Sauce for the goose and gander

April 5, 2004
Consumers demand bold flavors and brush-and-go simplicity

"What is sauce for the goose may be sauce for the gander, but it is not necessarily sauce for the chicken, the duck, the turkey or the Guinea hen," wrote Alice B. Toklas in the 1930s.

Consumers today agree that variety is the spice of life, so it's no wonder that sauces -- particularly cooking sauces -- registered the largest growth within the sauces and seasonings category in 2003. They accounted for more than half the new product introductions, compared to 41 percent in 2002. And why not? Cooking sauces make whipping up an exotic dish a lot easier for the home gourmet.

Mayonnaise is a $1 billion category, and it's only getting bigger with new varieities like these.

Flavor enhancement is the trend in both cooking sauce and barbecue sauce, such as

McCormick Grill Mates Grilling Sauces, a line from McCormick & Co., Hunt Valley, Md. Varieties that include Teriyaki, Mesquite, Honey Mustard, Roasted Garlic and Herb and Montreal Steak flavors make grilling a snap and they also can be used as dipping sauces.

"There's a distinction between BBQ and grilling flavors," explains Laurie Harrsen, McCormick's director of public relations. "BBQ sauces have a sweeter application and grilling sauces are bolder in flavor. People crave the bolder flavors of grilling sauces, and the brush-and-go simplicity and convenience of BBQ sauces and marinades."

Travel the world in sauce

Consumer desire for ethnic flavors has led to such recent product introductions as Pace Mexican Creations Cooking Sauces from Camden, N.J.-based Campbell Soup Co. The five SKU line -- Roasted Ranchero, Verde with Tomatillos and Jalapenos, Sweet Roasted Onion and Garlic, Taco and Cilantro and Lime , incorporates authentic Mexican and Southwest flavors.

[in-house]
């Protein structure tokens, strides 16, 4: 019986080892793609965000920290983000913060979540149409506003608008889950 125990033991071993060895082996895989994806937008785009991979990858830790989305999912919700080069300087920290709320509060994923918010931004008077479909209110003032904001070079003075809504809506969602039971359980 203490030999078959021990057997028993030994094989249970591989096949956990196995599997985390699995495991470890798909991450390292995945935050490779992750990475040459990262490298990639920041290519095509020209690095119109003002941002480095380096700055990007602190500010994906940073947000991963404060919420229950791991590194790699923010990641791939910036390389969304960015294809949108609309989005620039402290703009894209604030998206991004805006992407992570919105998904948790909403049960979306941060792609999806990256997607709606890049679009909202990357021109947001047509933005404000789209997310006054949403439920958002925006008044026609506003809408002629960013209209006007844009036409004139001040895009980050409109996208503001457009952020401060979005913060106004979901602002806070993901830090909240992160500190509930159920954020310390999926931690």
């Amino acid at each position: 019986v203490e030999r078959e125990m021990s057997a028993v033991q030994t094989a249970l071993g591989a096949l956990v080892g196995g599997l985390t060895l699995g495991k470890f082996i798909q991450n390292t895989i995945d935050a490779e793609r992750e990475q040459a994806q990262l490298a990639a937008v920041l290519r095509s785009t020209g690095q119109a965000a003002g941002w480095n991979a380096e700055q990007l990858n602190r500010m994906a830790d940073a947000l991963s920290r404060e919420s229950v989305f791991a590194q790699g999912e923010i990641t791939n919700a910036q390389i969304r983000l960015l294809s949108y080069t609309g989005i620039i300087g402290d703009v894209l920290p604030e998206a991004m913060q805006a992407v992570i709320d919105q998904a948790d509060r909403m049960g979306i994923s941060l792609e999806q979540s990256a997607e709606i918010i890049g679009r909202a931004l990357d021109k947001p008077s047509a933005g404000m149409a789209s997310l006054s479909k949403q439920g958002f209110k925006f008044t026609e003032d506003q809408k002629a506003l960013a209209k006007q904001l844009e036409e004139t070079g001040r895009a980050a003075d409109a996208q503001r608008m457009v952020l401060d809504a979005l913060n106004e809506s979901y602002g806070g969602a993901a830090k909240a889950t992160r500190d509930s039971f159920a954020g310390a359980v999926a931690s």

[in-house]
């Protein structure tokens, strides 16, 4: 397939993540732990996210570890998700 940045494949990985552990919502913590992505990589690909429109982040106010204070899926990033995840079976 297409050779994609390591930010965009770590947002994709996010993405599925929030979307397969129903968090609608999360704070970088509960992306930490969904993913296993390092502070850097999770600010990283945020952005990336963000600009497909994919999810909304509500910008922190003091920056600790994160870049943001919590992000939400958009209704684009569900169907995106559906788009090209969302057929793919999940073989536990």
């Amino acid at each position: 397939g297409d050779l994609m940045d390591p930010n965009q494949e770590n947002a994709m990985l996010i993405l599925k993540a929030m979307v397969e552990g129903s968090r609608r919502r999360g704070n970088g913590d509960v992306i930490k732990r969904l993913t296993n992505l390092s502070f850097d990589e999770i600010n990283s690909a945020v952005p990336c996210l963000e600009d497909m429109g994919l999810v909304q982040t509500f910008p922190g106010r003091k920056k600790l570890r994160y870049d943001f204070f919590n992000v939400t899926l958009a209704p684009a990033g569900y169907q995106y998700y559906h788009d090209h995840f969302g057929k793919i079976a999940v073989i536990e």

Indian curry sauces, Asian stir-fry sauces, and spicy Cajun sauces also are appealing to consumers seeking new flavor experiences.

Meanwhile, hot sauces have diversified into new and, yes, hotter profiles, such as chipotle pepper from Mcllhenny, the maker of Tabasco brand hot sauce.

Red jalapeno peppers smoked over an open wood fire give Tabasco brand Chipotle Pepper Sauce a unique combination of smokiness and heat, which makes it ideal for a number of dishes.

Likewise, greater variety is the trend in condiments, such as ketchup, mustard and mayonnaise.

To that end, Montville, N.J.-based Reckitt Benckiser French's introduced French's GourMayo Flavored Light Mayonnaise in three delicious low-fat flavors: Sun-Dried Tomato, Chipotle Chili and Wasabi Horseradish.

"Mayonnaise is a $1 billion category," says director of new initiatives Marc Birnbaum. "We decided to use our flavor expertise and leverage it into a gourmet niche in grocery." And he adds, "We like to bring a lot of flavor to typical offerings in categories to satisfy consumer desire for new flavor experiences."

Manufacturers of sauces and seasonings are paying more attention to the appearance of their products, creating packaging for both display value and functionality. Inverted squeeze bottles are proliferating, as is classy packaging and design. Moonachie, N.J.-base Boston Tea Co.'s Boston World of Spice Garlic Powder is packaged in an attractive "press-n-pop" can that provides a great seal on the product. Packaging with a combination of functionality and attractive appearance is being emulated across the specialty food business.

Dressings are particularly strong in the gourmet market sector these days. Many of the new products -- including Wild Thyme's Toasted Sesame Wasabi and Fresh Mango Dressings -- exemplify today's most popular flavors.

"Salad dressing continues to be a household staple in most U.S. households with high penetration (89 percent)," Julie Currie, vice president and group account director of ACNielsen, said at the annual meeting of the Association for Dressings and Sauces this past November. "Sales of salad dressings were up 3.1 percent from 2002, driving $1.7 billion in sales," says Currie. "And although consumers are eating more salads, overall they use less dressing and pay more per bottle -- up to $1.63 vs. $1.56 in 2002."